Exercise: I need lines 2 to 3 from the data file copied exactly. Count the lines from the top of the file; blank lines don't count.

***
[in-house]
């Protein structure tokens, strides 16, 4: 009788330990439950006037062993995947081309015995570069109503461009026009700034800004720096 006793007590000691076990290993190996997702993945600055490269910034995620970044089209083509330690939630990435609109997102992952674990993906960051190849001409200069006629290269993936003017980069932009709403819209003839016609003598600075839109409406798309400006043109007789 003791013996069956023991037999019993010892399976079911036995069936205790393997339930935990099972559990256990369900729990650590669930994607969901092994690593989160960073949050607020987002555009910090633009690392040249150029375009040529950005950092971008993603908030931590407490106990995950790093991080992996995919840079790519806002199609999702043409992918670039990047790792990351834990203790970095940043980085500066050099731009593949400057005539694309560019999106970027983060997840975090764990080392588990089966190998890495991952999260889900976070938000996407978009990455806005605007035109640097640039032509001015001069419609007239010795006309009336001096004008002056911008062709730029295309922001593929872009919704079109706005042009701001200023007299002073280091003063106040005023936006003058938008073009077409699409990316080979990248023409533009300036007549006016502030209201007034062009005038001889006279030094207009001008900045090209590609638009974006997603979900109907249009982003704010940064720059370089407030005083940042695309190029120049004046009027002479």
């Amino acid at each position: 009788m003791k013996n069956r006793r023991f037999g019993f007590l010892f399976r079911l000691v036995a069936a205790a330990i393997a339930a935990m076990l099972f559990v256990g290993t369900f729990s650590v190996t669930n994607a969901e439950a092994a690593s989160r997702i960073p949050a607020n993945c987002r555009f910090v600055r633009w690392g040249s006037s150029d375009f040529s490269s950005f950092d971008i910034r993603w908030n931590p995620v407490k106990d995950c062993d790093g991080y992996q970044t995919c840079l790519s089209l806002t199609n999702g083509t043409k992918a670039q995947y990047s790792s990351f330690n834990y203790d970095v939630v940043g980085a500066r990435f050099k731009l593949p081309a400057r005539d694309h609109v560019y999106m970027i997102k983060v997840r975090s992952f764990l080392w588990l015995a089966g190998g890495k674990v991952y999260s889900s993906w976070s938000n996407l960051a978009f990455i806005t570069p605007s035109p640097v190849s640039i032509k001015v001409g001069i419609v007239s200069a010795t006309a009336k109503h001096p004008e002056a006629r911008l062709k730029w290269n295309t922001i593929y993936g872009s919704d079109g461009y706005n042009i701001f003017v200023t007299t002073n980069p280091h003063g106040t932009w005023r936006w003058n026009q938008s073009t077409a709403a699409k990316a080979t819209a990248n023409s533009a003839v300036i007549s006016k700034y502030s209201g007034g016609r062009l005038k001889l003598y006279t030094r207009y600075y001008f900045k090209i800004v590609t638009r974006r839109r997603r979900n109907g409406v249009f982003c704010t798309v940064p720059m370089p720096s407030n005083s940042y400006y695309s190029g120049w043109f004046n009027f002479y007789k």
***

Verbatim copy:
């Protein structure tokens, strides 16, 4: 009788330990439950006037062993995947081309015995570069109503461009026009700034800004720096 006793007590000691076990290993190996997702993945600055490269910034995620970044089209083509330690939630990435609109997102992952674990993906960051190849001409200069006629290269993936003017980069932009709403819209003839016609003598600075839109409406798309400006043109007789 003791013996069956023991037999019993010892399976079911036995069936205790393997339930935990099972559990256990369900729990650590669930994607969901092994690593989160960073949050607020987002555009910090633009690392040249150029375009040529950005950092971008993603908030931590407490106990995950790093991080992996995919840079790519806002199609999702043409992918670039990047790792990351834990203790970095940043980085500066050099731009593949400057005539694309560019999106970027983060997840975090764990080392588990089966190998890495991952999260889900976070938000996407978009990455806005605007035109640097640039032509001015001069419609007239010795006309009336001096004008002056911008062709730029295309922001593929872009919704079109706005042009701001200023007299002073280091003063106040005023936006003058938008073009077409699409990316080979990248023409533009300036007549006016502030209201007034062009005038001889006279030094207009001008900045090209590609638009974006997603979900109907249009982003704010940064720059370089407030005083940042695309190029120049004046009027002479």
């Amino acid at each position: 009788m003791k013996n069956r006793r023991f037999g019993f007590l010892f399976r079911l000691v036995a069936a205790a330990i393997a339930a935990m076990l099972f559990v256990g290993t369900f729990s650590v190996t669930n994607a969901e439950a092994a690593s989160r997702i960073p949050a607020n993945c987002r555009f910090v600055r633009w690392g040249s006037s150029d375009f040529s490269s950005f950092d971008i910034r993603w908030n931590p995620v407490k106990d995950c062993d790093g991080y992996q970044t995919c840079l790519s089209l806002t199609n999702g083509t043409k992918a670039q995947y990047s790792s990351f330690n834990y203790d970095v939630v940043g980085a500066r990435f050099k731009l593949p081309a400057r005539d694309h609109v560019y999106m970027i997102k983060v997840r975090s992952f764990l080392w588990l015995a089966g190998g890495k674990v991952y999260s889900s993906w976070s938000n996407l960051a978009f990455i806005t570069p605007s035109p640097v190849s640039i032509k001015v001409g001069i419609v007239s200069a010795t006309a009336k109503h001096p004008e002056a006629r911008l062709k730029w290269n295309t922001i593929y993936g872009s919704d079109g461009y706005n042009i701001f003017v200023t007299t002073n980069p280091h003063g106040t932009w005023r936006w003058n026009q938008s073009t077409a709403a699409k990316a080979t819209a990248n023409s533009a003839v300036i007549s006016k700034y502030s209201g007034g016609r062009l005038k001889l003598y006279t030094r207009y600075y001008f900045k090209i800004v590609t638009r974006r839109r997603r979900n109907g409406v249009f982003c704010t798309v940064p720059m370089p720096s407030n005083s940042y400006y695309s190029g120049w043109f004046n009027f002479y007789k």